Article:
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"whatsoever thy hand findeth to do, do it with thy might." (Ecclesiastes ix. 10.) The rule is very important and far-reaching. It applies to religious "work quite as much as to secular, and to voluntary efforts fully as much as to paid services. Our own half-heartedness is a surer sign of weakness, and a more certain cause of failure and disaster, than the hostility of enemies, however powerful, and the bitterness of foes, however fierce.

Difficulties often stimulate effort and call out enthusiasm; indifference destroys our own earnestness, and checks and stifles the zeal of others; and, of course, the more arduous and the more important our work, the more the need for diligence and thoroughness in the doing of it. He who is careless in the presence of large responsibilities, dishonours his cause and degrades himself. "He that sleepeth in harvest is a son that causeth shame." (Proverbs x. 5.)

Now, teaching is confessedly a most difficult work, demanding the full exercise of all our intellectual powers. For in teaching it is not enough that we should ourselves appreciate the value of the truths which we teach, but we must also exercise such influence upon the mind of another as to enable and dispose him to receive the same truths. And this task becomes the more difficult in proportion to the depth and greatness of the subject which we are given to teach. But what subject can be more profound and more magnificent than that with which the Sunday School Teacher has to deal! His work is not merely to inform the mind, but to direct the affections and to influence the soul. He teaches not only that be may convey certain truths to the mind of another, but also in order that these truths may be as the seed of eternal life. The result of his teaching is not transitory, but eternal. It affects not only the welfare of the body, but also of the soul. In such work, how much need is there of ardour and earnestness and enthusiasm; how little room for half-heartedness and carelessness and indifference.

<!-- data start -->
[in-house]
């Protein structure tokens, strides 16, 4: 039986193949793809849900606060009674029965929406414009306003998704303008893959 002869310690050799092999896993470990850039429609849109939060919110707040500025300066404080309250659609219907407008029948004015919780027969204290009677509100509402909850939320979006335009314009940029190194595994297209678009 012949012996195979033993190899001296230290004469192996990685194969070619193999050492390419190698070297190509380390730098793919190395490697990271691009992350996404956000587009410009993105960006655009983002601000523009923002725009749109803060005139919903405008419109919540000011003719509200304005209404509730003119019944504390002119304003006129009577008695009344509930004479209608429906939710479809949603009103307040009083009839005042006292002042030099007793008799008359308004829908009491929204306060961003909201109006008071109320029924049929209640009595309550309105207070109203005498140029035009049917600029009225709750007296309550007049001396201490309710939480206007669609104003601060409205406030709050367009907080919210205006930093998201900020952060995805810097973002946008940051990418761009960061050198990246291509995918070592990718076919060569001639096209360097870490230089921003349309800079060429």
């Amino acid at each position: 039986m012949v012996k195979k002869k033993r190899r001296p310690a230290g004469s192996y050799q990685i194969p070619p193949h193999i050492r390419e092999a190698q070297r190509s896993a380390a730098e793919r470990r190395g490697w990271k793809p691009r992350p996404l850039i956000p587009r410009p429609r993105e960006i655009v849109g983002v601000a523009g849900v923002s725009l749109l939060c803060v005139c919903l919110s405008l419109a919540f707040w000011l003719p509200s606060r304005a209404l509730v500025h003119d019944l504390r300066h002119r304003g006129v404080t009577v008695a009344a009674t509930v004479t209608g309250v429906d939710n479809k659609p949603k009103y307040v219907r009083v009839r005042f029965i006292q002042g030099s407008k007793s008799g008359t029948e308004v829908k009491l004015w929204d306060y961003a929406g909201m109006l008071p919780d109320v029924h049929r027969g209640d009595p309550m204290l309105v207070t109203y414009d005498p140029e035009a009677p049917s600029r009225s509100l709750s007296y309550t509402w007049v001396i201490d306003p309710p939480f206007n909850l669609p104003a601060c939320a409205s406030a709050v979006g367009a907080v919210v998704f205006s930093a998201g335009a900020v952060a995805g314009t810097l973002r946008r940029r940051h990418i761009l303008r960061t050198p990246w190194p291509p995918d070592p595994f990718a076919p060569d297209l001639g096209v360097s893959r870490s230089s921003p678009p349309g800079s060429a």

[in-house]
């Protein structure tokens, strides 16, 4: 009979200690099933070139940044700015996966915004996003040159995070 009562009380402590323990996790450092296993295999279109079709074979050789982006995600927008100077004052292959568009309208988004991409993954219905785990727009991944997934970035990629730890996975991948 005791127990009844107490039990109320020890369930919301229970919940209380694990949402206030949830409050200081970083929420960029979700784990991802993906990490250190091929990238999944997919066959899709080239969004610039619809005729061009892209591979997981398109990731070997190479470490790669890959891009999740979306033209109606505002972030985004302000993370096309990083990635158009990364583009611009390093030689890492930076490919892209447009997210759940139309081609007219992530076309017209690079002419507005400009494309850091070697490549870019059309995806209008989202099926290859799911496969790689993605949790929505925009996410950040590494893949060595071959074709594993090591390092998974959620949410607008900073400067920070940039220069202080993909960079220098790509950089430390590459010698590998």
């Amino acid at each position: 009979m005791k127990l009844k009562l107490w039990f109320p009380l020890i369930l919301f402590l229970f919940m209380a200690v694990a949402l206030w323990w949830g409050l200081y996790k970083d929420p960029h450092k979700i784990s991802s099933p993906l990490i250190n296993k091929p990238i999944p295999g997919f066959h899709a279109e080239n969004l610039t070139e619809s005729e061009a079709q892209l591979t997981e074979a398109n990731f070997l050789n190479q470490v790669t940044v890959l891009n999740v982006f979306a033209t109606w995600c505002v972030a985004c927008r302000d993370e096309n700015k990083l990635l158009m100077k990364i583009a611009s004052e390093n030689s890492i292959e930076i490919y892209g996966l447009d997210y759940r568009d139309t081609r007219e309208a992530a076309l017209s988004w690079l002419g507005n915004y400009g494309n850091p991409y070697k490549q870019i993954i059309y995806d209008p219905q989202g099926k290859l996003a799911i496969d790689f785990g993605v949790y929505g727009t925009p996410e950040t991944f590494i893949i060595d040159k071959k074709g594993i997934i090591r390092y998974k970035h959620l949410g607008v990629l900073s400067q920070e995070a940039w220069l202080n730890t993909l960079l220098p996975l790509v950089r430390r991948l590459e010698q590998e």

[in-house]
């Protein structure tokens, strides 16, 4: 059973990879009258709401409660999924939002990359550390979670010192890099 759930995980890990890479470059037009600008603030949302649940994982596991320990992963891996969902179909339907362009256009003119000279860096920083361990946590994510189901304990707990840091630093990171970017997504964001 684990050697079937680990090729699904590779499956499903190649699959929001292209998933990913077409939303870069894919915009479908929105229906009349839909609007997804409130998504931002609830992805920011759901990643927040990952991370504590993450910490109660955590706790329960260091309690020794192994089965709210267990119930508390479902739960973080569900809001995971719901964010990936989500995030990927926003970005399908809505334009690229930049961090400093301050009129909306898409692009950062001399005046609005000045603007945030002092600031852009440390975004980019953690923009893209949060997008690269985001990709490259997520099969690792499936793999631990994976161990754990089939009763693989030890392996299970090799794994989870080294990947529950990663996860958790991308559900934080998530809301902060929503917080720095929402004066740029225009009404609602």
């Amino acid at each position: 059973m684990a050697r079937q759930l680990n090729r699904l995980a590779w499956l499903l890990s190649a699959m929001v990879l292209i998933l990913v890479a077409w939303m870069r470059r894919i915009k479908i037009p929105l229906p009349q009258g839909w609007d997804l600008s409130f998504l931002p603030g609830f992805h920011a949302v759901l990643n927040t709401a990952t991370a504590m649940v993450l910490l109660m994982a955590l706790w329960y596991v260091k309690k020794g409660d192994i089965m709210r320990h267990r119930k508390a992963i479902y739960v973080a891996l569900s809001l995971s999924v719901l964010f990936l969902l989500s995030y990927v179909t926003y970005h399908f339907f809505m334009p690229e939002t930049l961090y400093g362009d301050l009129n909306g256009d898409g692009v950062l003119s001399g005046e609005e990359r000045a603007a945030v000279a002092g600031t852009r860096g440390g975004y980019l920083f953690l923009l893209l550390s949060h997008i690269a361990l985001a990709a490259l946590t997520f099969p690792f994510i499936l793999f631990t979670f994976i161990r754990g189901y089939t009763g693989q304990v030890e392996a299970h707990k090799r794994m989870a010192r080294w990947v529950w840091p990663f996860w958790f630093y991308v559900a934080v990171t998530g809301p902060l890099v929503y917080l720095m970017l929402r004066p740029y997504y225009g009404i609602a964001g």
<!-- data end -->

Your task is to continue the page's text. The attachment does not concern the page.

If, then, the Sunday School Teacher wishes to be successful, be must adopt the ordinary means to attain success. It may appear almost superfluous to assert, that in order to teach we must know; and, in order to know, we must be willing and anxious to learn. No man can really teach that which he has never taken pains to learn. Nor is it enough that the Teacher should possess a mere smattering of knowledge. He ought to be a thorough master of his subject. No one who desires to gain a complete and accurate knowledge of any art, will be satisfied to receive instruction at the hands of any one whose knowledge of that art is shallow and superficial. He naturally seeks the aid of a teacher who is thorough and proficient. Imperfect and inadequate knowledge on the part of" the teacher is sure to be reproduced, with all its imperfections, in the scholar, and is certain to cause also a want of interest and zeal. We do not say, indeed, that the Teacher who is best instructed will always be the most successful, because there are many qualifications besides mere knowledge which help to form an efficient Teacher. But we do say, and that most emphatically, that no Teacher either deserves or has any right to expect success, unless he has given all diligence, and taken all pains to gain a thorough knowledge of the subject which he is to teach.